The vital essence of all things:
It is this that brings them to life.
It generates the five grains below
And becomes the constellated stars above.
When flowing amid the heavens and earth,
We call it ghostly and numinous.
When stored within the chests of human beings,
We call them sages. (Verse 1, tr. Roth 1999: 46)
By storing jing within the heart/mind, one can become sagely. The sage's cultivation does not occur only at the spiritual level but rather sets into motion physiological changes, causing the human body to become thoroughly transformed and renewed (Yang 2003: 102).
Xin "heart; mind" is regularly translated by Roth as "mind" with a concrete connotation of not just the physical "heart" but also the entire sphere of vital energy that flows through it (1999: 42). The xin is described as the ruling agency in an individual's "biospiritual nexus, i.e., in the entire personal complex of body/mind/heart/spirit" (Kirkland 1997: 6). The xin can become agitated by excessive thought or emotion, which leads to dissipation of one's jing 精 "vital essence", and can result in sickness and death. To preserve health and vitality, the Neiye says that jing 靜 "stabilizing; calming" the xin will draw in the external realities of shen and dao (Kirkland 2008: 771).
Shen is usually translated as English "spirit; spiritual", but in order to avoid the connotative ambiguities of spirit, Roth uses "numen; numinous" in reference to a layer of mystical awareness that lies within the human body (1999: 43). Shen comprises perception, cognition, and higher forms of awareness. The original meaning of shen "god; spirit; deity" was also a religious concept. External spirits were believed to occasionally descend to human beings (particularly shamans), or humans could draw them down with the power of de "inner power; virtue" (Harper 1998: 119).
Verse 13 describes the aspects of shen "numen; numinous":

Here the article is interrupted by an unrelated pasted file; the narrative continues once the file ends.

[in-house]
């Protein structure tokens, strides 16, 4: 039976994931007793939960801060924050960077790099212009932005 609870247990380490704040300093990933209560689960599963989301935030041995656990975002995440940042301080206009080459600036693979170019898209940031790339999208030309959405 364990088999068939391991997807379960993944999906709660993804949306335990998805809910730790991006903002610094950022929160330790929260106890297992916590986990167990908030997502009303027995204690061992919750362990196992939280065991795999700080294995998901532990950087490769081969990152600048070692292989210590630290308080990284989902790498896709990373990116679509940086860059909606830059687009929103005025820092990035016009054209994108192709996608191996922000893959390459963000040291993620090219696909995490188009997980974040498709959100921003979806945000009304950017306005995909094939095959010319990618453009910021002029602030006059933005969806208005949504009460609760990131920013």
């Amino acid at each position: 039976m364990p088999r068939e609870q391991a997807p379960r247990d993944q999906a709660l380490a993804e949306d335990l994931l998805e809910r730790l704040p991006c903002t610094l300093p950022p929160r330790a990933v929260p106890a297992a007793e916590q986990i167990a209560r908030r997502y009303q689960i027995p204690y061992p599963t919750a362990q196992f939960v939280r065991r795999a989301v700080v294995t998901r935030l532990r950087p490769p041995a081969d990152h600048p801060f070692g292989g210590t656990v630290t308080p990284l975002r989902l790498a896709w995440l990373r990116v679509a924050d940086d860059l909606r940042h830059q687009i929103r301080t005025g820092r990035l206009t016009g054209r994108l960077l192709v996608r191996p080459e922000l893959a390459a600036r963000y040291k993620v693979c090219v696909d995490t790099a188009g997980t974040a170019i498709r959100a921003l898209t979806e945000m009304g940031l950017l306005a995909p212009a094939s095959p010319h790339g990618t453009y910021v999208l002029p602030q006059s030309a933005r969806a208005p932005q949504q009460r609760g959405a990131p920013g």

There is a numinous [mind] naturally residing within [有神自在身];
One moment it goes, the next it comes,
And no one is able to conceive of it.
If you lose it you are inevitably disordered;
If you attain it you are inevitably well ordered.
Diligently clean out its lodging place [敬除其舍]
And its vital essence will naturally arrive [精將自來].
Still your attempts to imagine and conceive of it.
Relax your efforts to reflect on and control it.
Be reverent and diligent
And its vital essence will naturally stabilize.
Grasp it and don't let go
Then the eyes and ears won't overflow
And the mind will have nothing else to seek.
When a properly aligned mind resides within you [正心在中],
The myriad things will be seen in their proper perspective. (tr. Roth 1999: 70)
Verse 14 describes this shen "numinous [mind]" as a nondual awareness of the Way: "Within the mind there is yet another mind. / That mind within the mind: it is an awareness that precedes words." (tr. Roth 1999: 72). This statement means the mind can be divided into two levels: empirical and transcendent. The former awaits transformation by the latter (Yang 2003: 104). The Neiye's privately practiced meditation, in which the shen settles into the practitioner's body, directly descends from the trance of the professional wu "shaman; spirit medium" (Graham 1989: 101).
Dao "the Way" is a well-known Chinese loanword in English meaning "an absolute entity which is the source of the universe" (OED), but the ancient Neiye sometimes used it as an equivalent of the qi, jing, and shen that a practitioner works to cultivate (Kirkland 1997: 7–9). The Neiye describes the Way as a force that can enter or leave a person, and by engaging in specific self-cultivation practices one can make it come into direct experience or can keep it from going away (Roth 1999: 43).
Clear! as though right by your side.
Vague! as though it will not be attained.
Indiscernible! as though beyond the limitless.
The test of this is not far off:
Daily we make use of its inner power [de 德].
The Way is what infuses the body,
Yet people are unable to fix it in place.
It goes forth but does not return,
It comes back but does not stay.
Silent! none can hear its sound.
Suddenly stopping! it abides within the mind.